By Jaime Woo
One of the traditions I wish more Western weddings would borrow from the Chinese is the playing of games during the reception. Weddings are often static—by the time dessert has been served, guests are either wound up, ready for dancing, or drained from having sat for so long, grabbing their jackets and headed for the door. Games provide an opportunity for guests to get into the action, or at least have something more to do than be speech receptacles.
Guests get to feel like part of the action and—if you’ll allow me to play armchair psychologist—this might
stem from the community-based perspective of Eastern culture. By contrast, most Western weddings feel like a show, a spotlight on the individual. (Well, specifically, the bride.) I enjoy that games providing a channel for the marrying couple to engage with their beloved ones, beyond the requisite dancing at the end.
The trick to a good wedding game is making sure it is simple enough anyone can play. If a game is too complicated, people become afraid that they will get confused, looking foolish in the process, and won’t bother trying. A game should focus on chance over a special talent, as people willing to play are acting as good sports in front of sometimes strange audience, and few want to get embarrassed by their lack of skill. Group games are advantageous in that they allow a larger number of participants, which provides variety and can be more entertaining. Lastly, it should be a game that children and adults can both play, since sometimes latter need the former to feel the permission to join in the fun.
Here are a few games I’ve seen play out well. The classic children’s game Musical Chairs can be a crowd-pleaser with lots of motion and the tension of watching people fight over chairs. Another popular game has the bride (or groom) blindfolded while being kissed on the hand or cheek and having to correctly pick out their new spouse from the guests. Getting guests closer than they’d expect is also the impetus for Pass The Orange, where teams of guests stand in a chain and try to pass citrus fruits tucked under their chins down the line.
With a deep love of games, I’d like to introduce some additions beyond the popular classics. Here are three games to play starting with the doable and quickly moving to the insane.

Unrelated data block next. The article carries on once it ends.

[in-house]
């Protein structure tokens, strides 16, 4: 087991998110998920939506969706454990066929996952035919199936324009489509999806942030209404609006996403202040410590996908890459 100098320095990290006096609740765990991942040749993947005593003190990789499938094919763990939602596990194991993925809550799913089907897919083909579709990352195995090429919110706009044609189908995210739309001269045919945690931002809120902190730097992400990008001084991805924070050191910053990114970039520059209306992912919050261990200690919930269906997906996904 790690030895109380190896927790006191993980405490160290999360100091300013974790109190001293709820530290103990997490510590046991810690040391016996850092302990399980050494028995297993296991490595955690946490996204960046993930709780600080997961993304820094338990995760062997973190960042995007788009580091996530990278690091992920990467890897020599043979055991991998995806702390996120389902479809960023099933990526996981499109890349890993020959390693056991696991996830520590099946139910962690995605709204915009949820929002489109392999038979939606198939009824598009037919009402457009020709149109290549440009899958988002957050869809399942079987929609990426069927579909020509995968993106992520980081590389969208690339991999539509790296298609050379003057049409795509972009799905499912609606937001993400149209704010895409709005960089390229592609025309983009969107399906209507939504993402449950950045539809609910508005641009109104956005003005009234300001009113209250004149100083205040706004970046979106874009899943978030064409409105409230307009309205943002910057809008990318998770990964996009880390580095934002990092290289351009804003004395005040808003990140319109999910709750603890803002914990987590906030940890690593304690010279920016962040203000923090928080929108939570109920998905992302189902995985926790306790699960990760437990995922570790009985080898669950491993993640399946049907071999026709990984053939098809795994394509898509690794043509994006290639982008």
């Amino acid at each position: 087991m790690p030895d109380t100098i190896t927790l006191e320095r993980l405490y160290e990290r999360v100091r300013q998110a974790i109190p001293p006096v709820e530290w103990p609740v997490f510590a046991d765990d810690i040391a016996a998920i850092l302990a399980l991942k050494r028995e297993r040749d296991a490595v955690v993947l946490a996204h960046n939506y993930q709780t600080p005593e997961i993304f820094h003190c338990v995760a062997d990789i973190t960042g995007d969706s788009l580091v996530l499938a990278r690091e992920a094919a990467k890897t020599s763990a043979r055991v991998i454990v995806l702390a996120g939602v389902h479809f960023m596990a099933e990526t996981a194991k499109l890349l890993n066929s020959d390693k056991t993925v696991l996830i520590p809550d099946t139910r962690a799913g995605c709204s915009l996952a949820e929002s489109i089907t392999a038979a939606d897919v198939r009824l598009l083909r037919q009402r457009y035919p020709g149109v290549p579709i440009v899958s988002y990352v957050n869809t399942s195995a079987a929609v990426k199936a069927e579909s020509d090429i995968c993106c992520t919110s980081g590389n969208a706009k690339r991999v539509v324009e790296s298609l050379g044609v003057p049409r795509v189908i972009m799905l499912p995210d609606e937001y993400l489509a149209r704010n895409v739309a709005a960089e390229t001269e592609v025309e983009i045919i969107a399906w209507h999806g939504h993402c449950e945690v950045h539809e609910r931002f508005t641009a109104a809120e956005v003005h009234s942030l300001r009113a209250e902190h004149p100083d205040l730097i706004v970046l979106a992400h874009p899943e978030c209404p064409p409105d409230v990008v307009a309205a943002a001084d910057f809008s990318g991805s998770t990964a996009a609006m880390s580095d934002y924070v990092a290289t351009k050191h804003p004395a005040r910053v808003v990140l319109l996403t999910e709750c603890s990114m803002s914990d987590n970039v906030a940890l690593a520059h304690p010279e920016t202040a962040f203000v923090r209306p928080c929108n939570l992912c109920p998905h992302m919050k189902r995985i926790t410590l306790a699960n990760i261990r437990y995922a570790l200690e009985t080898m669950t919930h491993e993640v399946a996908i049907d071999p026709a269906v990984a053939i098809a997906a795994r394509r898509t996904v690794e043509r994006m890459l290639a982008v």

Dance Central Flash Mob: There’s something satisfying about seeing a sea of your relatives and friends dancing along to Lady Gaga’s Marry The Night. I would project the game onto a screen and have everyone follow along. And since there are specified moves, some folks too normally shy to dance might feel confident enough to join in the festivities.
Plinko: There is really only one game for me on The Price Is Right and it is Plinko, where players drop discs along a pegged board and hope it lands in a high-moneyed slot. Weddings are the time when folks spend a ridiculous amount of money on an event, so why not go all out with a Plinko replica? I have no idea what the prices would be—probably ridiculous actions for the wedded couple to do—but it would be an unforgettable event.
Hunger Games Wedding Game: Okay, maybe this one wouldn’t work so well, but at least it would test how much the bride and groom actually want to be together. Have them be representatives for their district and pit them against two members from each table in the reception. Since no one wants a Red Wedding, I guess actual weapons shouldn’t be used, but then the idea would really lose a lot in translation, wouldn’t it? Fine, fine, tie balloons around their feet and run around trying to stomp each other’s out. Just don’t cry to me when there’s no blood on the dance floor.